Financial issues continue to be the number one cause of security clearance denial and revocation. Poor credit and credit card debt can be a major hurdle for security clearance applicants. One reason it’s advisable to request a copy of your credit report before you apply for a security clearance is to give you the chance to fix any errors before they become an issue you have to mitigate. By requesting a copy of your credit report in advance, you have the chance to:
- Pay off or resolve any debt issues you weren’t aware of, or didn’t realize were on your report.
- Fix any errors and inaccuracies on your report.
A commenter on the ClearanceJobsBlog Discussions site recently asked which of the three major credit bureaus were considered by the government in a security clearance determination. The applicant had found the information in two of the three reports to be accurate, but one included inaccurate information.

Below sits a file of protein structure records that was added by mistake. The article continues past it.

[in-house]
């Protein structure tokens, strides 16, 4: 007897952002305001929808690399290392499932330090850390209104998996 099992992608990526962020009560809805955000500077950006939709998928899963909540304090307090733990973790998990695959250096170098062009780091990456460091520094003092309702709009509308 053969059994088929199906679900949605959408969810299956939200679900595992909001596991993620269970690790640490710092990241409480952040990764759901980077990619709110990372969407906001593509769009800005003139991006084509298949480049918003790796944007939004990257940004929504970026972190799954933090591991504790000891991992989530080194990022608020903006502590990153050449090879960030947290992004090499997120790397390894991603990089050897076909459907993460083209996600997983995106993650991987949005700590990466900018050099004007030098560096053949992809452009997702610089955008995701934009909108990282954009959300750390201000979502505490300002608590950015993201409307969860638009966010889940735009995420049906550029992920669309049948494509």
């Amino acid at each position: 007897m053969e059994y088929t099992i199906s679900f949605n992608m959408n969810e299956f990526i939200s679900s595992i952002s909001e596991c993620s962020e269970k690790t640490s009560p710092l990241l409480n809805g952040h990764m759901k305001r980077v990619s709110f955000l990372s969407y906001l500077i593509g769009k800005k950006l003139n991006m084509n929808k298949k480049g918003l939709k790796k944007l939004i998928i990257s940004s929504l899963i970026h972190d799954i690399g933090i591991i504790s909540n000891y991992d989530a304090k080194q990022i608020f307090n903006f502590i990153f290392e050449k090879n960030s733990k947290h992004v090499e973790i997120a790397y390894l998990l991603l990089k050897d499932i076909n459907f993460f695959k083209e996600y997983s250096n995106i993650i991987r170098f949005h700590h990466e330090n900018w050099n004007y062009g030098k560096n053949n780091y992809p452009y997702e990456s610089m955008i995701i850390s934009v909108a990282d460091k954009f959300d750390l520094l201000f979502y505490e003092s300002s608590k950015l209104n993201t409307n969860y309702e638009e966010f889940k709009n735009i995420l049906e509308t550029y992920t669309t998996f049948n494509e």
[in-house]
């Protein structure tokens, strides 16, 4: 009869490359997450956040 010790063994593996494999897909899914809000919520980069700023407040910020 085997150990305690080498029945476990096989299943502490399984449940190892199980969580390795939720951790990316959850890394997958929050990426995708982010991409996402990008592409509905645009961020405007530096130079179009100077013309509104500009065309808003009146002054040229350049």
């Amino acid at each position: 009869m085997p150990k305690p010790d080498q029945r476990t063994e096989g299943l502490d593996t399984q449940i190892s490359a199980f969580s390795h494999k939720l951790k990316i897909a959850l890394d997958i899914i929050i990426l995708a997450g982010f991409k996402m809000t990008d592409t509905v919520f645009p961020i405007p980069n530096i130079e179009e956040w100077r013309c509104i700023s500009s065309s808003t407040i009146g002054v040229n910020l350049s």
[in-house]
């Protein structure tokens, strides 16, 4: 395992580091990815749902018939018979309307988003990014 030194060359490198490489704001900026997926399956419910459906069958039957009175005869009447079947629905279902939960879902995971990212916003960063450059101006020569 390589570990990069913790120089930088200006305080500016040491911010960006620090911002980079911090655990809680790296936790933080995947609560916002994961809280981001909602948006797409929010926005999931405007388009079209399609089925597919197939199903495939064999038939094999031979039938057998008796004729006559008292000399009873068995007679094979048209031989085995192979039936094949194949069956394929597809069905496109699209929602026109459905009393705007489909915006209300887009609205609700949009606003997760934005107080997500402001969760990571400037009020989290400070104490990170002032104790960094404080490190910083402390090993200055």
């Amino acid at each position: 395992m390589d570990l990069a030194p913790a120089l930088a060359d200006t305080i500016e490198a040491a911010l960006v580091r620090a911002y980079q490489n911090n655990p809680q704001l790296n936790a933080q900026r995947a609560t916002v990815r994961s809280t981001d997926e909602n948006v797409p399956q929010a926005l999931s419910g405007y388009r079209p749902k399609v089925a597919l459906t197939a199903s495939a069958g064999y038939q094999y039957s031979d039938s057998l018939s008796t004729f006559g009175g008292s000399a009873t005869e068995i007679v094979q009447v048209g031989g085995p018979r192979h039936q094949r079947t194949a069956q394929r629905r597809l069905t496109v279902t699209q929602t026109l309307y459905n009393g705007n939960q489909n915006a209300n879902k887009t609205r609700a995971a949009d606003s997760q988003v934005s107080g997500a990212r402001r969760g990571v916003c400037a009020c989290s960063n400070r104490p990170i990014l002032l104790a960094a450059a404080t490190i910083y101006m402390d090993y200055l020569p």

“OPM (and several other government agencies) have contracts with companies that pull what is called a tri-merge credit report using the data from all three rolled into one report,” replied Marko Hakamaa, blog moderator.
For that reason, it’s in your best interest to correct the inaccurate information from that one bureau. The truth is, minor issues on one credit report aren’t going to result in clearance denial. But depending upon the issue, it may require additional investigative work on the part of your background investigator, or delay the swift processing of your clearance. Whether it’s for your security clearance, or to make the process easier the next time you need to buy a house or a car, fight the urge to be lazy and leave inaccurate information on your credit report.
A 2013 report found 26 percent of credit reports had material inaccuracies. To correct errors, contact both the credit bureau, and the company reporting the error. Provide any documentation you have (statements that show a zero balance, or financial records). The credit bureau should reply within 30 days.